Don’t worry, they use the money for good!
Bryan Cranston and Annette Bening are set to star in the lottery comedy Jerry and Marge Go Large, which will be made for Paramount+, the streamer announced Monday.
The film tells the remarkable true story of how retiree Jerry Selbee (Cranston) discovered a mathematical loophole in the Massachusetts lottery. With the help of his wife, Marge (Bening), Jerry won $27 million dollars, and the Selbees used the money to revive their small Michigan town.
Oscar winner David Frankel (The Devil Wears Prada) will direct from a script by Emmy nominee Brad Copeland (Arrested Development) that is based on a Huffington Post article by Jason Fagone. Oscar nominee Gil Netter (Life of Pi) will produce alongside Levantine Films and Amy Baer of MRC Film’s Landline Pictures banner, which counts Jerry and Marge Go Large as its first production. Netter developed and packaged the project with Tory Metzger and Renee Witt from Levantine Films, which also produced Best Picture nominee Hidden Figures, and production will start next month in Georgia.
Emmy winner and Oscar nominee Cranston most recently executive produced and starred in Showtime’s drama series Your Honor. He also starred in Netflix’s Breaking Bad movie El Camino and appeared in Disney’s hybrid movie The One and Only Ivan. Cranston and Bening make for a fun pairing and I look forward to watching them outsmart “The System” together.
Bening recently starred opposite Adam Driver in The Report, and she can currently be seen matching wits with Christoph Waltz in the two-time Oscar winner’s directorial debut Georgetown. Up next is a role alongside Gal Gadot, Armie Hammer and Kenneth Branagh in the high-profile mystery movie Death on the Nile. Bening is also attached to play 64-year-old marathon swimmer Diana Nyad in an upcoming movie from the Oscar-winning filmmakers behind Free Solo.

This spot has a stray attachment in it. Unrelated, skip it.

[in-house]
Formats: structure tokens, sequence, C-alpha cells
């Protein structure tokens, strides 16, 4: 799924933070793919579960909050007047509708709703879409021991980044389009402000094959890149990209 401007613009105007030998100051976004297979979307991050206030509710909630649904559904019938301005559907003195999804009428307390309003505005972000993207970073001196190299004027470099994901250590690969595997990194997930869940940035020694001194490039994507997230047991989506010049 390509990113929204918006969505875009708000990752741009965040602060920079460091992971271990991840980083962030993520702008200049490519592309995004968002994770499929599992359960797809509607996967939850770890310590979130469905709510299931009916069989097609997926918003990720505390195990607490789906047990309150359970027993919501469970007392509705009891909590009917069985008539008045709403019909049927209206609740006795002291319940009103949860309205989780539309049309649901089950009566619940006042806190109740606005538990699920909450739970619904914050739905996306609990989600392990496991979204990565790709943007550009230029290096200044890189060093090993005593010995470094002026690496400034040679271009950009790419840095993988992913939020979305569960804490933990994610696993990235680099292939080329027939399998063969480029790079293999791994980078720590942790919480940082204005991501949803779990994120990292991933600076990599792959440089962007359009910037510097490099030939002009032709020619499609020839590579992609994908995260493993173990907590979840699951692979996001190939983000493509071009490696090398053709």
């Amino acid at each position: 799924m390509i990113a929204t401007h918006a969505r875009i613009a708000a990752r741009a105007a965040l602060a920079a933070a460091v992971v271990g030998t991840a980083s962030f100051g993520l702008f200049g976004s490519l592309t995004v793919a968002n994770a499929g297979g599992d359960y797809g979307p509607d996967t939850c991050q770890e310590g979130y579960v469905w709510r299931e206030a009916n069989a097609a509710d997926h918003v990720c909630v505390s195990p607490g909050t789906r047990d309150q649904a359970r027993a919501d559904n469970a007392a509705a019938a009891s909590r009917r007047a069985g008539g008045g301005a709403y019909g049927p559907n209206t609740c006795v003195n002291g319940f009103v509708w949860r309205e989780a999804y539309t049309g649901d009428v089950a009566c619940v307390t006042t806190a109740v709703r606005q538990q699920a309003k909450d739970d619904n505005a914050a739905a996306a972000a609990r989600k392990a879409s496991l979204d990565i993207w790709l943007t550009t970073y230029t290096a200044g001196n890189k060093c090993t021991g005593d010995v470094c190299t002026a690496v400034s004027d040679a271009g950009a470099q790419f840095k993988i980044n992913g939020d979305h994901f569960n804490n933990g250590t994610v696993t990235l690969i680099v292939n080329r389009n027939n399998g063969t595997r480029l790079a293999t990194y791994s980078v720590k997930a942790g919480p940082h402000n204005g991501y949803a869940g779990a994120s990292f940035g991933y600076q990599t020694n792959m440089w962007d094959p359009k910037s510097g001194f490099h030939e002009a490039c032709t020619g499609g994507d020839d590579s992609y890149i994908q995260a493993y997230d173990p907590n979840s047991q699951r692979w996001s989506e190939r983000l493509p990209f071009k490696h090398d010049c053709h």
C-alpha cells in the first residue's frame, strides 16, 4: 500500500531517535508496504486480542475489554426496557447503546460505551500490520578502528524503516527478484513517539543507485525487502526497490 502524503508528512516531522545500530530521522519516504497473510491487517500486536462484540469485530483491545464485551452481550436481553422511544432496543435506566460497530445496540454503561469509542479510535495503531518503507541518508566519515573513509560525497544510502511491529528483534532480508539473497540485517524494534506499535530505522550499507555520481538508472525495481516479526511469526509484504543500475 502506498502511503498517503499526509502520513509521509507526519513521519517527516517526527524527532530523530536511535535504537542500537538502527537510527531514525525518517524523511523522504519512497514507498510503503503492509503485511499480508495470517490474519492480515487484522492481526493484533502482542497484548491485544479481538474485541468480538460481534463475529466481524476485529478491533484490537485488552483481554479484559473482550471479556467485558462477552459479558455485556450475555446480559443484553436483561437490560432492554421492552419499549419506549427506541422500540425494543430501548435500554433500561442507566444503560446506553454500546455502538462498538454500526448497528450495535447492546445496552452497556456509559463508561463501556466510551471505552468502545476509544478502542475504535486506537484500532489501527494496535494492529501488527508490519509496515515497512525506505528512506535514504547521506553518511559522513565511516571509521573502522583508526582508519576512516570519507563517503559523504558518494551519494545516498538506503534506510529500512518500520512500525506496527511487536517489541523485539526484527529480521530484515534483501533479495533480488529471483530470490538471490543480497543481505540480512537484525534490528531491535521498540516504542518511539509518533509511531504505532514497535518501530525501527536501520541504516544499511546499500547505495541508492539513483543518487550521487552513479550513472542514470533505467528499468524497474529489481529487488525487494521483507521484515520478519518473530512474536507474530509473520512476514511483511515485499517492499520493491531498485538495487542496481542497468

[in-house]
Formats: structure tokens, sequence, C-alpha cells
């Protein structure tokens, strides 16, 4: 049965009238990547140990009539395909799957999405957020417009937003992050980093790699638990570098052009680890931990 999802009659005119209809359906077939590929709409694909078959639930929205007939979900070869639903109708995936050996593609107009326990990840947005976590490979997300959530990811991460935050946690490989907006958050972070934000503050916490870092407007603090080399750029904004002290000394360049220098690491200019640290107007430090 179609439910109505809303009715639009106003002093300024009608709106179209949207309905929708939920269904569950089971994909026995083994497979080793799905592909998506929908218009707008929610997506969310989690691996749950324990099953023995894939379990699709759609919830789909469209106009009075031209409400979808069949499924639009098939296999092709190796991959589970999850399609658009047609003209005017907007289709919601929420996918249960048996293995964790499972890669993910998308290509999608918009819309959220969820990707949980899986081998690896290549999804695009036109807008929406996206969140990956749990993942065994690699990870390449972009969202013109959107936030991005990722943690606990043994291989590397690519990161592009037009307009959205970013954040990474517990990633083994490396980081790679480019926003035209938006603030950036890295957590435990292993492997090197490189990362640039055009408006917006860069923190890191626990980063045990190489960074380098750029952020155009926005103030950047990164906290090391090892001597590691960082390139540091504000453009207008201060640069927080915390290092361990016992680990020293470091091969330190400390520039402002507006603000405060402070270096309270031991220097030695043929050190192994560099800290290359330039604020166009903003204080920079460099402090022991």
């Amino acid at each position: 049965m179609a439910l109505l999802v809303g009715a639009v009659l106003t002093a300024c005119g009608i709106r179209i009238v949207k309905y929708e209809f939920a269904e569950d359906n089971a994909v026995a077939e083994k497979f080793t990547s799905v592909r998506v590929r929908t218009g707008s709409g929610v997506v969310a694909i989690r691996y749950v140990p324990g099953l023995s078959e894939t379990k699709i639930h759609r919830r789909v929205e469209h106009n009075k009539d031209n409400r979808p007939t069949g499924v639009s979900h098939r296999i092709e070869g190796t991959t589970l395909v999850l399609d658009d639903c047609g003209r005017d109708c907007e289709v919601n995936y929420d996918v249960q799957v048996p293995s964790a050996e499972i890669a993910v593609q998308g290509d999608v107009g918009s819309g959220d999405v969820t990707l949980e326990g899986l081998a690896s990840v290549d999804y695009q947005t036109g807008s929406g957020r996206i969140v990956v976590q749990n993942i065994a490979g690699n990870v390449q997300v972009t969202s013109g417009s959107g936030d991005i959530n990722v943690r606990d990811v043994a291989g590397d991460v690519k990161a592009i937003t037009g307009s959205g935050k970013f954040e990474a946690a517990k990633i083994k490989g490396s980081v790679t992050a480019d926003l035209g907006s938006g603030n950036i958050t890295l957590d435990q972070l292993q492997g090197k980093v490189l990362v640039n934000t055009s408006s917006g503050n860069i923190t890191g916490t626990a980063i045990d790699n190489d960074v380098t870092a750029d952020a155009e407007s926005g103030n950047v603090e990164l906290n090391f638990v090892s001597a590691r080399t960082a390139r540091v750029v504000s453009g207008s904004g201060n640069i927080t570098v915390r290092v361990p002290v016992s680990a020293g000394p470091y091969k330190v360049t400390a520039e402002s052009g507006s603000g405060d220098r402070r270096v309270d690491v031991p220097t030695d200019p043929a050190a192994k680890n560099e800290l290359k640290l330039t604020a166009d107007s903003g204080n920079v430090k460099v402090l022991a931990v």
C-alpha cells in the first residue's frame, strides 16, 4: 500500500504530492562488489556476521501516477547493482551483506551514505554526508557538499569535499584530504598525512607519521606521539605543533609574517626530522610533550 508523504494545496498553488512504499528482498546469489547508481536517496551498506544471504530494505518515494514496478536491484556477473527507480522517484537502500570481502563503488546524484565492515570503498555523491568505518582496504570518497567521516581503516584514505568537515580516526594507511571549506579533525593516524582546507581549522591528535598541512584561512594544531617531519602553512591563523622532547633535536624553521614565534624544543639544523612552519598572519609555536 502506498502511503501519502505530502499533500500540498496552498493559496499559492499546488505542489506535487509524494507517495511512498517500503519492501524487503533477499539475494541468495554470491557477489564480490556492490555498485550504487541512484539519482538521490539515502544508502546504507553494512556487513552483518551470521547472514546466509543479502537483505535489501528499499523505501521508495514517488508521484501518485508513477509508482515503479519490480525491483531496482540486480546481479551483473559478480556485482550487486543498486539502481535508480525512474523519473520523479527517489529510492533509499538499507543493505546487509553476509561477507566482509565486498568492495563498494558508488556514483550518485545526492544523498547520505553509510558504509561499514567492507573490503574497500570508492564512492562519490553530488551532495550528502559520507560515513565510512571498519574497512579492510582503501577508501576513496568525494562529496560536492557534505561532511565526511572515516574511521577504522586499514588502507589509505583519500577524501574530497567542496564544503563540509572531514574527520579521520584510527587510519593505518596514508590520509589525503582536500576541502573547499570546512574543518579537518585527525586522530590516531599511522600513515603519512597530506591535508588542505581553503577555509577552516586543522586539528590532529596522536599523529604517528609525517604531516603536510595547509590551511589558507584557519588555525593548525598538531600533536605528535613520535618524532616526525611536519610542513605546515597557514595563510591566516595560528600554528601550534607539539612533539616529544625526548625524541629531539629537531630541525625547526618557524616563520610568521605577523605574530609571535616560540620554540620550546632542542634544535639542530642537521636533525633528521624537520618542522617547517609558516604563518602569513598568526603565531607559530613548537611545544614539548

Landline Pictures is focused on making star-driven movies for the 50+ audience that also have crossover appeal. The company’s inaugural development slate includes the Renee Zellweger golfing movie The Back Nine from writer-director Michael Patrick King (Sex and the City); Scenic Route from Book Club director Bill Holderman; and The Best Is Yet To Come from director Jon Turteltaub (Last Vegas). Jerry and Marge Go Large actually sounds like the most promising project on its slate, which may be why it’s the first film out of the gate for MRC’s nascent label — one I believe is poised for long-term success as the streaming wars intensify.
The latest episode functions as an epilogue of sorts that also fleshes out the case that changed Michelle McNamara’s life.
About The Author